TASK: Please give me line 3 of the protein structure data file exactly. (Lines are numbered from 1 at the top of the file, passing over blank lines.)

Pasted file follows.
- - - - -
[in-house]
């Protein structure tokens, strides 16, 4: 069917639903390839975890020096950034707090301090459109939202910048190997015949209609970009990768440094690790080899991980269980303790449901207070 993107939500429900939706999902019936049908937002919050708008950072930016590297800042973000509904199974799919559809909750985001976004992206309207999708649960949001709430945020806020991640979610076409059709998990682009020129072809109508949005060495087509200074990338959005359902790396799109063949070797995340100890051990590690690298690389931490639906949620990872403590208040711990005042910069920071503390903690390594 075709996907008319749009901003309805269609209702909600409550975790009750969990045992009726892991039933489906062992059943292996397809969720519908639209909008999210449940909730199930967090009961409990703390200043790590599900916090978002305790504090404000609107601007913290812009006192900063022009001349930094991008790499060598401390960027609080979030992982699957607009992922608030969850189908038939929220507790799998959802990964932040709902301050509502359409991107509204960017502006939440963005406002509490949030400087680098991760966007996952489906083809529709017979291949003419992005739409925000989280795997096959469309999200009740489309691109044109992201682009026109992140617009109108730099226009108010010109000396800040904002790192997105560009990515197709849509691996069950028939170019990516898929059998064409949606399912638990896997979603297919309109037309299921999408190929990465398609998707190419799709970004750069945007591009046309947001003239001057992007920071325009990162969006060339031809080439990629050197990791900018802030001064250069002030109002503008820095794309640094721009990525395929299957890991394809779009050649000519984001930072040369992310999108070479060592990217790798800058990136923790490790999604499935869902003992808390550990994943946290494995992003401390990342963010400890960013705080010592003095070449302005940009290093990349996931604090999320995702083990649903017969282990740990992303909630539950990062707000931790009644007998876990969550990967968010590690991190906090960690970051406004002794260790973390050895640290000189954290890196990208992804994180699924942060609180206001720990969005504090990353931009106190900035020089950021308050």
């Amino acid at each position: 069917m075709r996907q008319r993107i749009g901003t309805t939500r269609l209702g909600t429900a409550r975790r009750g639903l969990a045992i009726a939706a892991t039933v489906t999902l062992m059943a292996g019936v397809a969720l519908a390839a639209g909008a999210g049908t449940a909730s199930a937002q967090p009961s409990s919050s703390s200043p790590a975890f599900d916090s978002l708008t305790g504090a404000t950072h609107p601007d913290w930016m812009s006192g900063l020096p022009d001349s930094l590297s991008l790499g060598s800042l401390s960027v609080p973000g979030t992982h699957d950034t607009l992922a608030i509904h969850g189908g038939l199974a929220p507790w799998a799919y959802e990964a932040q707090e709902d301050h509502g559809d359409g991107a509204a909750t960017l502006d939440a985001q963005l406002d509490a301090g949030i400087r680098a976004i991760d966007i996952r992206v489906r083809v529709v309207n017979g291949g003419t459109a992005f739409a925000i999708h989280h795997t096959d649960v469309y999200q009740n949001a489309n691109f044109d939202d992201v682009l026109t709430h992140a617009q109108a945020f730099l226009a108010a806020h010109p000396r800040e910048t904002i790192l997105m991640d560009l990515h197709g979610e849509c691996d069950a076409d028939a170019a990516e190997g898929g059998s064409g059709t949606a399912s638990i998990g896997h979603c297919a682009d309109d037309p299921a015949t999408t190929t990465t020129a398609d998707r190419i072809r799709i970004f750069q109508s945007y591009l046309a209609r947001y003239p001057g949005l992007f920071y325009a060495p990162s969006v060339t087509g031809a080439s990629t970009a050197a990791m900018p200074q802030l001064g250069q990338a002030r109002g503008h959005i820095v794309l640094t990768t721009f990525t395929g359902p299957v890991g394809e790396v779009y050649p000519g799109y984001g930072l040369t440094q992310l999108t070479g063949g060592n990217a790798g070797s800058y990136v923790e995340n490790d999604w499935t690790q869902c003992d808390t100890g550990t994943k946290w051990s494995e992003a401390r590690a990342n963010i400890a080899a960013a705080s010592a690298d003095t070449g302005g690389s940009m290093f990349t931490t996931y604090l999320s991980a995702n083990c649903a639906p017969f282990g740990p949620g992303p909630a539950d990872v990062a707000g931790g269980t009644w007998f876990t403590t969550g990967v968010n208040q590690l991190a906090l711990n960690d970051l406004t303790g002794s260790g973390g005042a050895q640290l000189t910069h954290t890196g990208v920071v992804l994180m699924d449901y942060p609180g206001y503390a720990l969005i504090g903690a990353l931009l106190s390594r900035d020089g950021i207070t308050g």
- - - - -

């Amino acid at each position: 069917m075709r996907q008319r993107i749009g901003t309805t939500r269609l209702g909600t429900a409550r975790r009750g639903l969990a045992i009726a939706a892991t039933v489906t999902l062992m059943a292996g019936v397809a969720l519908a390839a639209g909008a999210g049908t449940a909730s199930a937002q967090p009961s409990s919050s703390s200043p790590a975890f599900d916090s978002l708008t305790g504090a404000t950072h609107p601007d913290w930016m812009s006192g900063l020096p022009d001349s930094l590297s991008l790499g060598s800042l401390s960027v609080p973000g979030t992982h699957d950034t607009l992922a608030i509904h969850g189908g038939l199974a929220p507790w799998a799919y959802e990964a932040q707090e709902d301050h509502g559809d359409g991107a509204a909750t960017l502006d939440a985001q963005l406002d509490a301090g949030i400087r680098a976004i991760d966007i996952r992206v489906r083809v529709v309207n017979g291949g003419t459109a992005f739409a925000i999708h989280h795997t096959d649960v469309y999200q009740n949001a489309n691109f044109d939202d992201v682009l026109t709430h992140a617009q109108a945020f730099l226009a108010a806020h010109p000396r800040e910048t904002i790192l997105m991640d560009l990515h197709g979610e849509c691996d069950a076409d028939a170019a990516e190997g898929g059998s064409g059709t949606a399912s638990i998990g896997h979603c297919a682009d309109d037309p299921a015949t999408t190929t990465t020129a398609d998707r190419i072809r799709i970004f750069q109508s945007y591009l046309a209609r947001y003239p001057g949005l992007f920071y325009a060495p990162s969006v060339t087509g031809a080439s990629t970009a050197a990791m900018p200074q802030l001064g250069q990338a002030r109002g503008h959005i820095v794309l640094t990768t721009f990525t395929g359902p299957v890991g394809e790396v779009y050649p000519g799109y984001g930072l040369t440094q992310l999108t070479g063949g060592n990217a790798g070797s800058y990136v923790e995340n490790d999604w499935t690790q869902c003992d808390t100890g550990t994943k946290w051990s494995e992003a401390r590690a990342n963010i400890a080899a960013a705080s010592a690298d003095t070449g302005g690389s940009m290093f990349t931490t996931y604090l999320s991980a995702n083990c649903a639906p017969f282990g740990p949620g992303p909630a539950d990872v990062a707000g931790g269980t009644w007998f876990t403590t969550g990967v968010n208040q590690l991190a906090l711990n960690d970051l406004t303790g002794s260790g973390g005042a050895q640290l000189t910069h954290t890196g990208v920071v992804l994180m699924d449901y942060p609180g206001y503390a720990l969005i504090g903690a990353l931009l106190s390594r900035d020089g950021i207070t308050g």